The events at the Villa Diodati on the shores of Lake Geneva in the gloomy summer of 1816 have long been a source of fascination and speculation for fans of horror literature. Mary Shelley, Percy Bysshe Shelley and Claire Clairmont joined the exiled romantic Lord Byron and his personal doctor John Polidori for a brief holiday. However, beset by terrible weather and incessant rain, the group found themselves trapped indoors with nothing but their own imaginations (and a fair bit of laudanum) for company. The trip would spawn two milestones of gothic fiction: John Polidori’s The Vampyre and Mary Shelley’s Frankenstein.
It’s clear from the outset of A Nightmare Wakes that writer/director Nora Unkel is pitching the film at an audience already familiar with these events. We rock up on the shores of lake Geneva with Mary (Alix Wilton Regan), Claire (Claire Glassford) and Percy (Giullian Gioiello), having been provided with no introduction or background on any of the players. What follows is a film that explores Mary Shelley’s prescient invention of Frankenstein. It examines the impact of pre- and post-natal depression on her creative process, as well as the obstacles presented by jealous and arrogant male figures that surround her.
Any film that tries to marry two genres together is playing a difficult game. Here, the combination of horror and historical drama never quite meshes. The two modes are at loggerheads throughout. Mary Shelley’s marital troubles and mental anguish are explored through hallucinatory scenes in which the blood of miscarriage is intermingled with the ink of literary creation. It’s a handy visual metaphor, but as the film progresses, these horrific digressions become muddled and difficult to follow. As Mary begins to view the people around her as analogues for her characters (controlling husband Percy becomes the ambitious Victor, for example), the point starts to become lost.
Similarly, the historical threads become entangled. Condensing many of the pivotal moments in Mary’s life into what feels like a few months for the sake of narrative expediency will be jarring to those familiar with her story. Meanwhile, the budgetary limitations and the reliance on the lake as a central motif means that the action is all set in the same few locations. Costuming is similarly bland, with none of the rich bohemian sensibility that Romantic poets would have prized.
It’s easy to compare A Nightmare Wakes with other adaptations of the same events. Perhaps the most striking counterpoint is Ken Russell‘s Gothic, a depiction totally in love with its own absurdity, exhibiting all of the most cheesy and over-the-top gothic trappings. By contrast, A Nightmare Wakes is po-faced and austere. Visually, the whole film is washed out, colourless and gloomy. It’s a stylistic choice that may have historical justification (the miserable weather that plagued the party may have been caused by a volcanic eruption, which left parts of Europe overcast for three years), but it gives the whole enterprise a lifeless quality.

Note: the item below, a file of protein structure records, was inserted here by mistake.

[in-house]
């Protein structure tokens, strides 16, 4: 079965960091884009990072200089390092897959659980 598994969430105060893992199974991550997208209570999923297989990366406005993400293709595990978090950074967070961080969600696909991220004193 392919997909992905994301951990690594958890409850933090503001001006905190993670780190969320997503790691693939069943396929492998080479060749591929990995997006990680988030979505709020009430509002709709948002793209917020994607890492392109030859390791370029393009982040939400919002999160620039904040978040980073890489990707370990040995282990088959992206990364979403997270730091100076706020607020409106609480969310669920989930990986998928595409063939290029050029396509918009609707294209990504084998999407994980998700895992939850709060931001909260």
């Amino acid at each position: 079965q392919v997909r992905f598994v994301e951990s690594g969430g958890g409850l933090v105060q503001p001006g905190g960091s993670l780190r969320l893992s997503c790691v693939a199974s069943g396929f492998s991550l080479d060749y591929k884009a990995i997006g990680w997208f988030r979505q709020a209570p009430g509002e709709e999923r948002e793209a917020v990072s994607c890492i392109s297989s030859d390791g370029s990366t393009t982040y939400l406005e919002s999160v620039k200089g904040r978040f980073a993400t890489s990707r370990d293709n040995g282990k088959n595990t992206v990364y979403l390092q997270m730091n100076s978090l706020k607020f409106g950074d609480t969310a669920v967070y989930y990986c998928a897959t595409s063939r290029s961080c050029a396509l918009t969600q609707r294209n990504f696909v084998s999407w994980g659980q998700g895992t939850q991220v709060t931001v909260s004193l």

Alix Wilton Regan gives a good performance as Mary, but the film’s stress on very specific aspects of her life runs the risk of turning her into a one-dimensional tragic figure. She was the daughter of anarchist philosophers, her mother a famous feminist activist. She abandoned her family at 19 to pursue an affair with a famous poet. She was at the centre of a cadre of intellectual heavyweights and outstripped them all with her talents. While it is certainly true that the loss of her children impacted her life and work deeply, the film’s laser focus on these events comes across as reductive. Her intelligence and vibrancy, her radicalism and rebellion and even her literary genius go unexamined and unexplored. Instead, the Mary that we get is one whose most famous achievement is put down entirely to her deteriorating mental state.
As the opening of the film makes clear, this is an adaptation for those already familiar (at least in passing) with the historical facts. For this intended audience, A Nightmare Wakes has little new to offer. Despite a few forays into more entertaining genre territory, it ends up being a fairly forgettable adaptation of well-worn events. Nonetheless, it represents a competent first outing for director Nora Unkel, who displays confidence behind the camera. We look forward to seeing her future work.